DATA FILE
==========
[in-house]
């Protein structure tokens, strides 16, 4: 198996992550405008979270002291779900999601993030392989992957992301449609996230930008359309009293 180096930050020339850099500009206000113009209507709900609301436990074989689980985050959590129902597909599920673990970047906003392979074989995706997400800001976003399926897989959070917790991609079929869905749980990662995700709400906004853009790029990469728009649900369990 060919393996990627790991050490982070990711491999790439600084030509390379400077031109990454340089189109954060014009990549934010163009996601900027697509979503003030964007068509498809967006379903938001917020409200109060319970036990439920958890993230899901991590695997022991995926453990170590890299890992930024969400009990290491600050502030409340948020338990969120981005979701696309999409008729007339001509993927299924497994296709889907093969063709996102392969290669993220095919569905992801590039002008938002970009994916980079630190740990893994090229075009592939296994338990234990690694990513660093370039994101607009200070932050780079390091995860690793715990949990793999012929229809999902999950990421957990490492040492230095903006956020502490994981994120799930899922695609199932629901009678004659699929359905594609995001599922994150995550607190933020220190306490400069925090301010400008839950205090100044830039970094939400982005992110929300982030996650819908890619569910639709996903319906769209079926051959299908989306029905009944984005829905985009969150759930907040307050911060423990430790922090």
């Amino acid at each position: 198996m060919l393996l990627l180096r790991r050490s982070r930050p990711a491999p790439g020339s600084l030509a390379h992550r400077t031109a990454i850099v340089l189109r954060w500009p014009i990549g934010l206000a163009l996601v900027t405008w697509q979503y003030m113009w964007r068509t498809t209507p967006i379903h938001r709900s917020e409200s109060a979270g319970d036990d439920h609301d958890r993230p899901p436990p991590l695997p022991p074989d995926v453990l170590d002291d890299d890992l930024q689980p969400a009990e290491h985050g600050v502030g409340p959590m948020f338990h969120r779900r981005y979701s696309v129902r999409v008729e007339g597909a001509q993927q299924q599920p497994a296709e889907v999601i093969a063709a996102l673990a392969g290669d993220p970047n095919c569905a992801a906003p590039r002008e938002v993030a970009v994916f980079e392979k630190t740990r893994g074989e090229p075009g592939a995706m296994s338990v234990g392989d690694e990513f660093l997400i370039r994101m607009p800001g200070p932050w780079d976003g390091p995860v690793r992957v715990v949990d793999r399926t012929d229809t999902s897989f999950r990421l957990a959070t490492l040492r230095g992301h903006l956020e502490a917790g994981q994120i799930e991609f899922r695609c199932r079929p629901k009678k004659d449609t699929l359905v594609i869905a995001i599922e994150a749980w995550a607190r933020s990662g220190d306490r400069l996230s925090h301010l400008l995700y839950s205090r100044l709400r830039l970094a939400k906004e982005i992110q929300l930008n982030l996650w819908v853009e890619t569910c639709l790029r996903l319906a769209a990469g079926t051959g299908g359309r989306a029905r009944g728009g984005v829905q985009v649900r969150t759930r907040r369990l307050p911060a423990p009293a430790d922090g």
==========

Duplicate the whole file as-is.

[in-house]
């Protein structure tokens, strides 16, 4: 198996992550405008979270002291779900999601993030392989992957992301449609996230930008359309009293 180096930050020339850099500009206000113009209507709900609301436990074989689980985050959590129902597909599920673990970047906003392979074989995706997400800001976003399926897989959070917790991609079929869905749980990662995700709400906004853009790029990469728009649900369990 060919393996990627790991050490982070990711491999790439600084030509390379400077031109990454340089189109954060014009990549934010163009996601900027697509979503003030964007068509498809967006379903938001917020409200109060319970036990439920958890993230899901991590695997022991995926453990170590890299890992930024969400009990290491600050502030409340948020338990969120981005979701696309999409008729007339001509993927299924497994296709889907093969063709996102392969290669993220095919569905992801590039002008938002970009994916980079630190740990893994090229075009592939296994338990234990690694990513660093370039994101607009200070932050780079390091995860690793715990949990793999012929229809999902999950990421957990490492040492230095903006956020502490994981994120799930899922695609199932629901009678004659699929359905594609995001599922994150995550607190933020220190306490400069925090301010400008839950205090100044830039970094939400982005992110929300982030996650819908890619569910639709996903319906769209079926051959299908989306029905009944984005829905985009969150759930907040307050911060423990430790922090």
């Amino acid at each position: 198996m060919l393996l990627l180096r790991r050490s982070r930050p990711a491999p790439g020339s600084l030509a390379h992550r400077t031109a990454i850099v340089l189109r954060w500009p014009i990549g934010l206000a163009l996601v900027t405008w697509q979503y003030m113009w964007r068509t498809t209507p967006i379903h938001r709900s917020e409200s109060a979270g319970d036990d439920h609301d958890r993230p899901p436990p991590l695997p022991p074989d995926v453990l170590d002291d890299d890992l930024q689980p969400a009990e290491h985050g600050v502030g409340p959590m948020f338990h969120r779900r981005y979701s696309v129902r999409v008729e007339g597909a001509q993927q299924q599920p497994a296709e889907v999601i093969a063709a996102l673990a392969g290669d993220p970047n095919c569905a992801a906003p590039r002008e938002v993030a970009v994916f980079e392979k630190t740990r893994g074989e090229p075009g592939a995706m296994s338990v234990g392989d690694e990513f660093l997400i370039r994101m607009p800001g200070p932050w780079d976003g390091p995860v690793r992957v715990v949990d793999r399926t012929d229809t999902s897989f999950r990421l957990a959070t490492l040492r230095g992301h903006l956020e502490a917790g994981q994120i799930e991609f899922r695609c199932r079929p629901k009678k004659d449609t699929l359905v594609i869905a995001i599922e994150a749980w995550a607190r933020s990662g220190d306490r400069l996230s925090h301010l400008l995700y839950s205090r100044l709400r830039l970094a939400k906004e982005i992110q929300l930008n982030l996650w819908v853009e890619t569910c639709l790029r996903l319906a769209a990469g079926t051959g299908g359309r989306a029905r009944g728009g984005v829905q985009v649900r969150t759930r907040r369990l307050p911060a423990p009293a430790d922090g």